"Ply me and also my mate be plied * With pure wine prest in the olden tide.
Daughter of nobles they lead her forth * In raiment of goblets beautified.
They belt her round with the brightest gems, * And pearls and unions, the Ocean's pride;
So I by these signs and signets know * Wherefore the Wine is entitled 'Bride.'"
And round about these vessels were confections and flowers, such as may not be surpassed. When Al-Rashid saw this from Khalif, he inclined to him and smiled upon him and invested him with an office; so Khalif wished him continuance of honour and endurance of days and said, "Will the Commander of the Faithful deign give me leave to bring him a singer, a lute-player her like was never heard among mortals ever?" Quoth the Caliph, "Thou art permitted!" So he kissed ground before him and going to a secret closet, called Kut al-Kulub, who came after she had disguised and falsed and veiled herself, tripping in her robes and trinkets; and she kissed ground before the Commander of the Faithful. Then she sat down and tuning the lute, touched its strings and played upon it, till all present were like to faint for excess of delight; after which she improvised these verses,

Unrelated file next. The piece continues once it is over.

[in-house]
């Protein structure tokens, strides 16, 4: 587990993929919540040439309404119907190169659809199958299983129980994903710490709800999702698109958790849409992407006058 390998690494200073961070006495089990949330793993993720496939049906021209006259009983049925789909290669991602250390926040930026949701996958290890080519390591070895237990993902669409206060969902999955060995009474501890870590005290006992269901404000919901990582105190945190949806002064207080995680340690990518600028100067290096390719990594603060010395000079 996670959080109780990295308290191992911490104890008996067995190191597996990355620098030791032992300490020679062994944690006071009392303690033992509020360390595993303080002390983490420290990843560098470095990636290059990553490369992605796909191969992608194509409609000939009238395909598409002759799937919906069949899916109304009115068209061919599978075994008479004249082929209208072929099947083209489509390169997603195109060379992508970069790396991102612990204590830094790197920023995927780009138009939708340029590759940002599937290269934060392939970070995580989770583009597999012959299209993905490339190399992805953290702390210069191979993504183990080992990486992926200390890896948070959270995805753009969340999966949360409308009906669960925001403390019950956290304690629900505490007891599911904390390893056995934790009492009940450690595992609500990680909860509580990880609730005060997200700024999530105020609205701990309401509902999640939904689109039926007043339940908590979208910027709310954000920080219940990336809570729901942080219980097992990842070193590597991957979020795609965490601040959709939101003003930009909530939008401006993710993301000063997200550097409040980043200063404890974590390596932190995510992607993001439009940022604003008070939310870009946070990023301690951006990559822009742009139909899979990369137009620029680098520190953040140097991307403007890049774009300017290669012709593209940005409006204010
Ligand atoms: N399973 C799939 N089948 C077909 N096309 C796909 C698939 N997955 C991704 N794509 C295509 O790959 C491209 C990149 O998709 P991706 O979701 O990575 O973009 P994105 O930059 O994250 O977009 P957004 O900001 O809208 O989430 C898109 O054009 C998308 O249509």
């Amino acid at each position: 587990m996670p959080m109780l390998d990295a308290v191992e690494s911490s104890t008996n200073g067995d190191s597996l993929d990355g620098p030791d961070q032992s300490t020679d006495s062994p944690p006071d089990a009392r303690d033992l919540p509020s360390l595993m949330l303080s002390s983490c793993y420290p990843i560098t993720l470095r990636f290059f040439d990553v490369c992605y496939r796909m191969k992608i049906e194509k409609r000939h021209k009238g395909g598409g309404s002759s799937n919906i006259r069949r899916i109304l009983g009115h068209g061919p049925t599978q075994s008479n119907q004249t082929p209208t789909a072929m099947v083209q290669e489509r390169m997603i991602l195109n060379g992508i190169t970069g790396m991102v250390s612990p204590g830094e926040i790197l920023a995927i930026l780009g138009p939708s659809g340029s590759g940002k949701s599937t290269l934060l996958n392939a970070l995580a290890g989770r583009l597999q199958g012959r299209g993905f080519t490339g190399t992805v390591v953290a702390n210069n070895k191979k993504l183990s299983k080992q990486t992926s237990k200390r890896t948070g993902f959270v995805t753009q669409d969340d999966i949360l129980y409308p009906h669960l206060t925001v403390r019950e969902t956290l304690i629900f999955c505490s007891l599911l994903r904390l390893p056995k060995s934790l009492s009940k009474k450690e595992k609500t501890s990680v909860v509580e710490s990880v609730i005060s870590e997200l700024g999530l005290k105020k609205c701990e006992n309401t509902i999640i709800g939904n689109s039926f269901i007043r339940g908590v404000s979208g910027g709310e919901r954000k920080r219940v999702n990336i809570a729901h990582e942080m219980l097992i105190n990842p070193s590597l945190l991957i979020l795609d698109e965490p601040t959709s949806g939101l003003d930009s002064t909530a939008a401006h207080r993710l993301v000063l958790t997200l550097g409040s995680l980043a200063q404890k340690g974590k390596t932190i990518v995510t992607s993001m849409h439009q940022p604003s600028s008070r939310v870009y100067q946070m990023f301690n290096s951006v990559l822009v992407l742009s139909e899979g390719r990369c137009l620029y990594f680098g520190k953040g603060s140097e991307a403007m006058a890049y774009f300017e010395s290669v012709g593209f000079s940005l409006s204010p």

"Would Heaven I wot, will ever Time bring our beloveds back again? * And, ah! will Union and its bliss to bless two lovers deign?
Will Time assure to us united days and joinŠd joy, * While from the storms and stowres of life in safety we remain?
Then O Who bade this pleasure be, our parting past and gone, * And made one house our meeting-stead throughout the Nights contain;
By him, draw near me, love, and closest cling to side of me * Else were my wearied wasted life, a vanity, a bane."